Six steps for designing healthy cities: reuse heat, make them a sponge for water, use waste to make farms, and more
Architects are often mobilising themselves to shape their designs towards the hard challenges of sustainability and climate crisis. Here’s a fertile 6 point plan (reported on by Arch Daily) from the FABRICations studio, and their amazing speculative work on eco-design (archive here).
1. Re-use residual heat from the city to warm up cycle-pathways, and provide energy for other sustainable services
“The enormous amount of residual heat of the industrial area of the city was captured to acclimatize households, office buildings, greenhouses and ultimately public space”
2. Transform modern cities into sponges, able to flexibly store stormwater
“The ‘green fingers’ breaking the urban grid were designed according to the landscape, to become a versatile space for food production, recreation, and biodiversity."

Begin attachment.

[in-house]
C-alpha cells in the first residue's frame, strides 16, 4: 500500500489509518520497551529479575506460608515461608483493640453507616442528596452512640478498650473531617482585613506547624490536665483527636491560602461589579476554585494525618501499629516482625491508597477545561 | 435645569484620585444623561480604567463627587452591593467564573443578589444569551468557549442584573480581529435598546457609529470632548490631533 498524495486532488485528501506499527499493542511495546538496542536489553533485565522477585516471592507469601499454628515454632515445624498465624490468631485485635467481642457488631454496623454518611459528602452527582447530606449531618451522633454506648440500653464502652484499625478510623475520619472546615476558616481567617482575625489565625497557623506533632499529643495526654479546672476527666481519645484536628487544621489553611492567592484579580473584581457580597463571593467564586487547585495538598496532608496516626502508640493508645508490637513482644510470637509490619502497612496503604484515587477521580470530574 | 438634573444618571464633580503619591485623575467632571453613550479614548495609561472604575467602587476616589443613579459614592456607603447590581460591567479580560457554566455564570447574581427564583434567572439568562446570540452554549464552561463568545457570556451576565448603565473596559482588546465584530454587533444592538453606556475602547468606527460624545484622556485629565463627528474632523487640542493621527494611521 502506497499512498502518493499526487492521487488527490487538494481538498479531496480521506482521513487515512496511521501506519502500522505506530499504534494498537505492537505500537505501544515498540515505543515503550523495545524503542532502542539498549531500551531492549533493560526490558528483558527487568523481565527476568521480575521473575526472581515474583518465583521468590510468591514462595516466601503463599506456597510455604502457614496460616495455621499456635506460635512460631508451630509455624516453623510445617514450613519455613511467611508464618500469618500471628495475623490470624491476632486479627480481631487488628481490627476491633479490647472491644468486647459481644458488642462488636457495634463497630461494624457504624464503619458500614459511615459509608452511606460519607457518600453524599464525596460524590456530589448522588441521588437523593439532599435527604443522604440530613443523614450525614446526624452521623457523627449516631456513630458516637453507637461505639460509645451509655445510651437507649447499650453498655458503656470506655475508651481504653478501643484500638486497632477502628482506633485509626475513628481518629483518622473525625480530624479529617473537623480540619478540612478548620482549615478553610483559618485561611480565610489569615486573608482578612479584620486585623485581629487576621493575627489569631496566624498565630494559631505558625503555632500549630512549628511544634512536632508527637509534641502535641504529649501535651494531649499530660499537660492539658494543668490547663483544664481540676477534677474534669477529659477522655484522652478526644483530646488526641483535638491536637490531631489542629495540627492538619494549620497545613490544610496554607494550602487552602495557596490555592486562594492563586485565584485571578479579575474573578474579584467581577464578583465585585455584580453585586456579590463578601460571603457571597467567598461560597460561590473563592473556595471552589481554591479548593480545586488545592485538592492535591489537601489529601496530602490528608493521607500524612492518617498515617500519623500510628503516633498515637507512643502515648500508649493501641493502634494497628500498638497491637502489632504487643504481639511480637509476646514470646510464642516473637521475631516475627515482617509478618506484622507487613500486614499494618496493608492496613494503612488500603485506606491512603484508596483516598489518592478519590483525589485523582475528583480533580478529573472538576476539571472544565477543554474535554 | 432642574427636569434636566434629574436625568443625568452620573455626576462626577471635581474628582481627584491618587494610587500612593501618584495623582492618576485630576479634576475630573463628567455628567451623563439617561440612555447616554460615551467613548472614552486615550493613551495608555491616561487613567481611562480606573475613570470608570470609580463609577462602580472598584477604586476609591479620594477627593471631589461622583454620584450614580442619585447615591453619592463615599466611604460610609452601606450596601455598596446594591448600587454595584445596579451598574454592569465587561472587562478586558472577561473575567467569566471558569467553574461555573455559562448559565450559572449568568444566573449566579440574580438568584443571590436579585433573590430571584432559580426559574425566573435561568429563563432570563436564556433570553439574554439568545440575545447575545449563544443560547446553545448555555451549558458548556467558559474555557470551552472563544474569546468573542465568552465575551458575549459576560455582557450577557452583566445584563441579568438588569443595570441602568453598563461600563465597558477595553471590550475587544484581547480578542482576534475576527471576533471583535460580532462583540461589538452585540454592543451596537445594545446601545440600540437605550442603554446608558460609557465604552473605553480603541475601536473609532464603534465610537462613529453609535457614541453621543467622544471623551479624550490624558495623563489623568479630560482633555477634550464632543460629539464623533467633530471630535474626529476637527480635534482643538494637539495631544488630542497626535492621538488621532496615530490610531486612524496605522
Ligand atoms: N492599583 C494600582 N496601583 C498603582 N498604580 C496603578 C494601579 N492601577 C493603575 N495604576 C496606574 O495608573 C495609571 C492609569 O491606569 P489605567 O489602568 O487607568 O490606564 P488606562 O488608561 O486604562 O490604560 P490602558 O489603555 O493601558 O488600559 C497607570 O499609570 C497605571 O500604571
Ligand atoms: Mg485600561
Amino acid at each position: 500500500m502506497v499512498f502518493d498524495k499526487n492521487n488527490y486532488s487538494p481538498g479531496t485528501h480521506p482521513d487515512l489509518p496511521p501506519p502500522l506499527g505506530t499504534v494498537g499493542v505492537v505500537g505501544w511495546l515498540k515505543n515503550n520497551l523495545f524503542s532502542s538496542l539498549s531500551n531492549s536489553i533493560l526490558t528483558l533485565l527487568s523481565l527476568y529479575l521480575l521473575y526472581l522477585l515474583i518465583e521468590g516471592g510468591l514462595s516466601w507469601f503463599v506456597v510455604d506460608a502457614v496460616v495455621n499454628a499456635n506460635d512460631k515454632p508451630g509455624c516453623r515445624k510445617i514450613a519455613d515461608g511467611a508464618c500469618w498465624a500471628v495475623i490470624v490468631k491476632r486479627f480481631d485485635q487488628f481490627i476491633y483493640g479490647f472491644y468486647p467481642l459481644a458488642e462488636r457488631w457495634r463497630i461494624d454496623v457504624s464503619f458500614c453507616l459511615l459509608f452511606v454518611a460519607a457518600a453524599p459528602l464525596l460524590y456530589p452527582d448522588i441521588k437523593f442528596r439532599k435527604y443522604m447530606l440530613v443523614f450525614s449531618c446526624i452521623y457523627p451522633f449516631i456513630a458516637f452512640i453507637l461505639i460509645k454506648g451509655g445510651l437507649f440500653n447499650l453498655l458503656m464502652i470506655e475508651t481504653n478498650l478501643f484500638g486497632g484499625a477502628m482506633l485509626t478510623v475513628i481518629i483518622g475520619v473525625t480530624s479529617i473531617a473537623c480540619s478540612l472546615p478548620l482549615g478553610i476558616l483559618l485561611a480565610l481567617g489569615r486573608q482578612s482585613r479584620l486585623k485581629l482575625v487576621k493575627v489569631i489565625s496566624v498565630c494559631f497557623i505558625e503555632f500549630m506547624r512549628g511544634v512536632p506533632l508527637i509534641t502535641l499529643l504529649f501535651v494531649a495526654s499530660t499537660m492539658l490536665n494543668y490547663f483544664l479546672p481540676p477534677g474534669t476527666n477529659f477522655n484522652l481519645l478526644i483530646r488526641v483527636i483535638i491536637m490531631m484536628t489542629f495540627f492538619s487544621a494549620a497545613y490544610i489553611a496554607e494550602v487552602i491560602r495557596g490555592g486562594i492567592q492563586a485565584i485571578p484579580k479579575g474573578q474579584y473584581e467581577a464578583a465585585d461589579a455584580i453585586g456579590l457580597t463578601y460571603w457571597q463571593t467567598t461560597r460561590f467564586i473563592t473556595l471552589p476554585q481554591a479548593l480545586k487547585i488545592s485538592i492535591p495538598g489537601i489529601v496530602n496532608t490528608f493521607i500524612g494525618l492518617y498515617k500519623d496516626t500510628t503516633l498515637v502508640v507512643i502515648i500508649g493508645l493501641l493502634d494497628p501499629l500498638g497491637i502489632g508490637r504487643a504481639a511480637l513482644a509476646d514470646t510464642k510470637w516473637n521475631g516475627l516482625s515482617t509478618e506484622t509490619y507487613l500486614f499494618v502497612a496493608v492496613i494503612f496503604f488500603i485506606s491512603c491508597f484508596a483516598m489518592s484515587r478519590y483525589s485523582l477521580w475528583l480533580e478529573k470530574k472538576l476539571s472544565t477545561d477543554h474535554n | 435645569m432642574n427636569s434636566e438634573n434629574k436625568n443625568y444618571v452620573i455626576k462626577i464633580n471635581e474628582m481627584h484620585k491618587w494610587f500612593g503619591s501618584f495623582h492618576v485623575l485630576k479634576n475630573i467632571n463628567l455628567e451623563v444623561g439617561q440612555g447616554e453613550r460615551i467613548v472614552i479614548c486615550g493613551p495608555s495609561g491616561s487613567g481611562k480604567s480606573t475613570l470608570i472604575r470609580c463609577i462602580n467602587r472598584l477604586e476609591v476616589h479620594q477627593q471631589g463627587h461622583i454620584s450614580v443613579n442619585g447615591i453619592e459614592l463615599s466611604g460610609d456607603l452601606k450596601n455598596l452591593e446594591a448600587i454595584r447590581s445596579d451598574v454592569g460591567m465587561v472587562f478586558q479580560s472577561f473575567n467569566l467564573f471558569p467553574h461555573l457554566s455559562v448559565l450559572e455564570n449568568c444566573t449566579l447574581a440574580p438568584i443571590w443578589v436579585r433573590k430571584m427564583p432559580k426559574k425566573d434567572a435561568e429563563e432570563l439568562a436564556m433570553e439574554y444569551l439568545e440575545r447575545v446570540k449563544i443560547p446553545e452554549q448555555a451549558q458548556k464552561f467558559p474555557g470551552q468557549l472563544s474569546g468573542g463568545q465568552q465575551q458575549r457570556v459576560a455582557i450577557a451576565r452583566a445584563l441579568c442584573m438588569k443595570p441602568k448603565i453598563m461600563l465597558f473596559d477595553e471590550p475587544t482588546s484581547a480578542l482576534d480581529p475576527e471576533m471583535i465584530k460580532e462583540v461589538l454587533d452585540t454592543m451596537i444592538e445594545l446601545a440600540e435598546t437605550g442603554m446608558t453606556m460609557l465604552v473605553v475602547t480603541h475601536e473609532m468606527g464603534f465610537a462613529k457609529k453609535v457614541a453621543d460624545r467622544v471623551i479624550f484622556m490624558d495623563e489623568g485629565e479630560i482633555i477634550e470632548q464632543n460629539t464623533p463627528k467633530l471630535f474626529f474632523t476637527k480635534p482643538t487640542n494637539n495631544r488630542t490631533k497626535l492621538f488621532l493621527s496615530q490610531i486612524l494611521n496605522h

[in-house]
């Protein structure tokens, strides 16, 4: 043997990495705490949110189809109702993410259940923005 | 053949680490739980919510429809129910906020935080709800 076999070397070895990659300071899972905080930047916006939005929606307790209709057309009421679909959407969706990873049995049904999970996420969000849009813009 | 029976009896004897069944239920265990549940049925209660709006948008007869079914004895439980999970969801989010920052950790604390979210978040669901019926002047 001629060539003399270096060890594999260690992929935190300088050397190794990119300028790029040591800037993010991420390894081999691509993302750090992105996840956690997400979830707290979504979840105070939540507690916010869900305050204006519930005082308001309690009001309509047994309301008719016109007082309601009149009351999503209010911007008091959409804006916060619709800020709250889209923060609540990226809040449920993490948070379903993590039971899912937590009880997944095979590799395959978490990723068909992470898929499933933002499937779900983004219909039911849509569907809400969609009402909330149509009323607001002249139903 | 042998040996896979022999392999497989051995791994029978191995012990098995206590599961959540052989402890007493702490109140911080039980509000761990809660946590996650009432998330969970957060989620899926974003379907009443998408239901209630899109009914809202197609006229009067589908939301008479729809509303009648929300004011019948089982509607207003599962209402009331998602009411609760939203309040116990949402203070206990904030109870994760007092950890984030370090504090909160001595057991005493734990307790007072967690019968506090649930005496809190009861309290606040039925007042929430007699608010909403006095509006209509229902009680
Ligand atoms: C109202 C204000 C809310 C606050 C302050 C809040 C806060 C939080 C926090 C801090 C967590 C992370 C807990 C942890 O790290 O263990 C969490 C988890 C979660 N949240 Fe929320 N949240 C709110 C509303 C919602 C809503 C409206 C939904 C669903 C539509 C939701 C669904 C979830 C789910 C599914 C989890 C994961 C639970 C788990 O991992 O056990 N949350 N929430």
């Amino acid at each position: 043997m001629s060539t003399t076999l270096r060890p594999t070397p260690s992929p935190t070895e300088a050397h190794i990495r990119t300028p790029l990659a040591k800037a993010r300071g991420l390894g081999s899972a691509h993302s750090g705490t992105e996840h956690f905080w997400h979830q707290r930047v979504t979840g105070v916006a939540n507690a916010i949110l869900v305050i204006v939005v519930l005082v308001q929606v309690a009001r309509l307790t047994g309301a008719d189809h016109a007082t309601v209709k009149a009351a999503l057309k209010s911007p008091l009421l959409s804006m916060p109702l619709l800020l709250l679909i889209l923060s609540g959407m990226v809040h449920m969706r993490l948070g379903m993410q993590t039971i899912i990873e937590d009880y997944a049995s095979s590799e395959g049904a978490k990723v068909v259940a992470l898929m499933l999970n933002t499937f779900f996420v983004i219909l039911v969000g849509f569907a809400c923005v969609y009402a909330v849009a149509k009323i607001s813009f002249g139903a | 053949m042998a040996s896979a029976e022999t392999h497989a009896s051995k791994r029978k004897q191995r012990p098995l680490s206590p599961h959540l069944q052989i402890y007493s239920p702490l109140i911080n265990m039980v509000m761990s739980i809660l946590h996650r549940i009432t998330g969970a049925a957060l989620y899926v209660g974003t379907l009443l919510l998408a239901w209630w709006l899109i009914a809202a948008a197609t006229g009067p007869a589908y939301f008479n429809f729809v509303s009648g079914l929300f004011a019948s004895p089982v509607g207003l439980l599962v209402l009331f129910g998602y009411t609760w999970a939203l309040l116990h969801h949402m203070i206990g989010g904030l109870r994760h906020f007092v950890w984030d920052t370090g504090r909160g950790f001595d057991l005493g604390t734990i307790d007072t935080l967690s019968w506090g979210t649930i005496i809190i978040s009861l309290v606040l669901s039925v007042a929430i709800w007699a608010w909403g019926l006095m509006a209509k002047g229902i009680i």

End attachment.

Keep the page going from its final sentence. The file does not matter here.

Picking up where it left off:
3. Collect and process organic waste to fertilize urban farms and produce sustainable energy
“A system to capture the nutrients and phosphates in water streams was proposed. Normally valuable substances are washed off by agricultural processes and flow into the river, whereas alternatively they could be reused in aquaculture and energy production infrastructure.”
4. Re-use construction waste, reduce demolition, and build on architectural heritage, by creating sustainable communities
"In the design of “Bajes Kwartier”, a former prison complex that will be transformed into the ‘sustainable residential neighborhood of the future’, CO2 emissions for new construction were drastically reduced by processing and reusing 95% of construction material on site”
5. Take advantage of neglected urban pockets to bring ecology into the urban environment, thereby encouraging healthy lifestyles through direct contact with nature
“The ‘Ecological Energy Network’ proposes a strategic design to transform areas in the proximity of power lines into the largest biodiversity corridor of The Netherlands”.
6. Build dedicated infrastructure for electric vehicles - but combine them with renewable energy provision
“Major mobility lanes in Amsterdam could be transformed into urban boulevards, with enhanced access for pedestrians and bicycles, charging stations for electric vehicles and underground traffic routes”